I’ve got an impressive resume of failure. Really. It’s embarrassing to admit, but it’s true. At one time or another I’ve failed in every area of my life. Seriously. I’ve broken things I hoped to fix, dropped things I hoped to carry, and hurt people I hoped to help. I’ve had failure slam dunk some of my best ideas and trash my best efforts. I think maybe that’s why I avoid it so vigorously.
But should I? Is failure really something to run away from? I’m sure the enemies of Jesus believed death would spell his FAILURE. Yet, listen to what Jesus said in reference to his impending death, “I tell you the truth, unless a kernel of wheat falls to the ground and dies, it remains only a single seed. But if it dies, it produces many seeds” (John 12:25).
Following the Lord’s death the disciples were staggered by the sense that they had wasted over three years of their lives. All of their hopes disappeared like smoke in the wind. All of their dreams vanished like a sunken ship. All of their preparation seemed wasted like a bad bet. Jesus had died and they were all failures–both in their own eyes and in the eyes of almost everyone else.
They were so blind to a fundamental law of life that even when they heard that Jesus had been raised from the dead, some of them doubted. I don’t blame them. Yet, when they saw the risen Lord, everything changed. The seed that had died and been buried had come to life and would produce many more seeds.
Of course, I realize Jesus was talking about his death and resurrection. But he was also stating a principle of life that his death and resurrection validated. And it’s a principle of life that may bear on your current situation. Here it is: Failure is the seed of success. Once you embrace that reality you’ll discover it’s a limitless source of courage.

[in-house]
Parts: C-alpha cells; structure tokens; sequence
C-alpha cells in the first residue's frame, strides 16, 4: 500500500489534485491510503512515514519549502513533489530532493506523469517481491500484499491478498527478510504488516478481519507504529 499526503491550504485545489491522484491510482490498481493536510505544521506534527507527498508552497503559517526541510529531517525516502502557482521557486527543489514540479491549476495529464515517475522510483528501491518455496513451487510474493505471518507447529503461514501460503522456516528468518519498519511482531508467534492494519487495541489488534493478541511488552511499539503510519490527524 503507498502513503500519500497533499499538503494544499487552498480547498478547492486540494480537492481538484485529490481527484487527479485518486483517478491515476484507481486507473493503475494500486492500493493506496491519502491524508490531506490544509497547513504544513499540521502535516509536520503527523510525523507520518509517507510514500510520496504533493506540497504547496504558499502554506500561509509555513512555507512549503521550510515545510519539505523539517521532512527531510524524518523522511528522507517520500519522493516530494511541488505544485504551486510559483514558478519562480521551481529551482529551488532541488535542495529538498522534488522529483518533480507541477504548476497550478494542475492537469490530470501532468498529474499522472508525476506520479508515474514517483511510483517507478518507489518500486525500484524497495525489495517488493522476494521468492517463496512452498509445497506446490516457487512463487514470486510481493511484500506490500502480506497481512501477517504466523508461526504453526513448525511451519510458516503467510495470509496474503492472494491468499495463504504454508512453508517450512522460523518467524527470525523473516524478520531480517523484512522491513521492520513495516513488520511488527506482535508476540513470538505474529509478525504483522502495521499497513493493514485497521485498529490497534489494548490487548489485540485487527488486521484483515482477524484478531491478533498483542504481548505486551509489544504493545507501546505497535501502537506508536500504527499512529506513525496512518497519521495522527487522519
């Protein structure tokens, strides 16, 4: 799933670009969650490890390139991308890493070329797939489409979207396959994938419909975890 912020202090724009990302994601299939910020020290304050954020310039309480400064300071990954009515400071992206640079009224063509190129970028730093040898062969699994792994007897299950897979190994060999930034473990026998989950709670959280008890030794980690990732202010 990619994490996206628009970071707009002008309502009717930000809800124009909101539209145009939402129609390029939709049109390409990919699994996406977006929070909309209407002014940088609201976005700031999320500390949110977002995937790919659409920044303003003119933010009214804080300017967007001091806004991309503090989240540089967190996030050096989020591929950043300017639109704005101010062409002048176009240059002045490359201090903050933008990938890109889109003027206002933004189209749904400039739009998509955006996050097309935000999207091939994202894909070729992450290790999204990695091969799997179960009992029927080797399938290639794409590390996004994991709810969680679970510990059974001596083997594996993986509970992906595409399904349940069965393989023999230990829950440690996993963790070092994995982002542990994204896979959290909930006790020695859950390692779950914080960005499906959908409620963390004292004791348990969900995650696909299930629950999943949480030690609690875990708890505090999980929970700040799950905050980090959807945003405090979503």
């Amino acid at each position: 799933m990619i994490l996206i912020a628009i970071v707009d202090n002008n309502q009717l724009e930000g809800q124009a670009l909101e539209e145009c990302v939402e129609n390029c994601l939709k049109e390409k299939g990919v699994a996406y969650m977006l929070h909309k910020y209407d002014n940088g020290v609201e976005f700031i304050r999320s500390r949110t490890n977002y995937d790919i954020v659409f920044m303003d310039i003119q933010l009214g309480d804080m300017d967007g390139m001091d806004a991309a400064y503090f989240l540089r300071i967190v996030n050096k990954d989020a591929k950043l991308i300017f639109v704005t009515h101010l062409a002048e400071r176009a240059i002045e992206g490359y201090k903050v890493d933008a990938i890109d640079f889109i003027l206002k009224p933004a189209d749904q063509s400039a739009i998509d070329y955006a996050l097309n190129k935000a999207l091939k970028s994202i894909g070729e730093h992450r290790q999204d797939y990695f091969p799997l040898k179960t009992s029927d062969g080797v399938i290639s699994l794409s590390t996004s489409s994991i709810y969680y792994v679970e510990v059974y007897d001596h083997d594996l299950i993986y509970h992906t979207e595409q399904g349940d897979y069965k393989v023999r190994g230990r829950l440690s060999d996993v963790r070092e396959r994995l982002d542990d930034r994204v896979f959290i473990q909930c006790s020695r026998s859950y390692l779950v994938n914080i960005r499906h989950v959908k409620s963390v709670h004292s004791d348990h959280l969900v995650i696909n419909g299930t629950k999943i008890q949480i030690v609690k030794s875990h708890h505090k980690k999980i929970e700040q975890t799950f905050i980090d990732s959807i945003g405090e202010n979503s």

Does the law of success mean we should seek failure? Of course not! Does it mean failure is okay? No! It simply means we don’t need to fear failure because it can’t defeat us. I’m reminded of the startling words of M. Scott Peck which appear on the first line of his best-selling book, The Road Less Traveled. He wrote, “Life is difficult. This is a great truth, one of the greatest truths. It is a great truth because once we truly see this truth, we transcend it. Once we truly know that life is difficult–once we truly understand it and accept it–then life is no longer difficult. Because once it is accepted, the fact that life is difficult no longer matters.”
Failure is a part of life. When we embrace that truth, we transcend it. Once we accept the fact that failure happens then we can courageously face failure because we know it can’t be completely avoided. Instead of making leadership decisions that keep us from losing, we can make decisions we think will advance our cause. And when we fail, the lesson’s we’ll learn will enable us to succeed later on.
All you have to do is think of the great championship football teams of the last twenty years to know what I’m saying is true. The Giants, Colts, and Patriots–and others–all lost big games before they ever won the BIG ONE. The same is true of basketball. The Spurs, Heat, Pistons and Rockets all lost playoff games before they won it all.
I hate to lose. I hope I never again experience the pain of losing. But as much as I hate losing I realize God has ordered the universe in such a way that losing is the seed of success. Once you grasp that truth your view of challenges will be transformed. Instead of fearing you’ll strike out when you step to the plate, you’ll concentrate on staying true to form and making contact with the ball. If you do that, you’ll get your share of base hits and home runs. Rather than trying to keep from losing, you’ll be able to concentrate on leading the charge.
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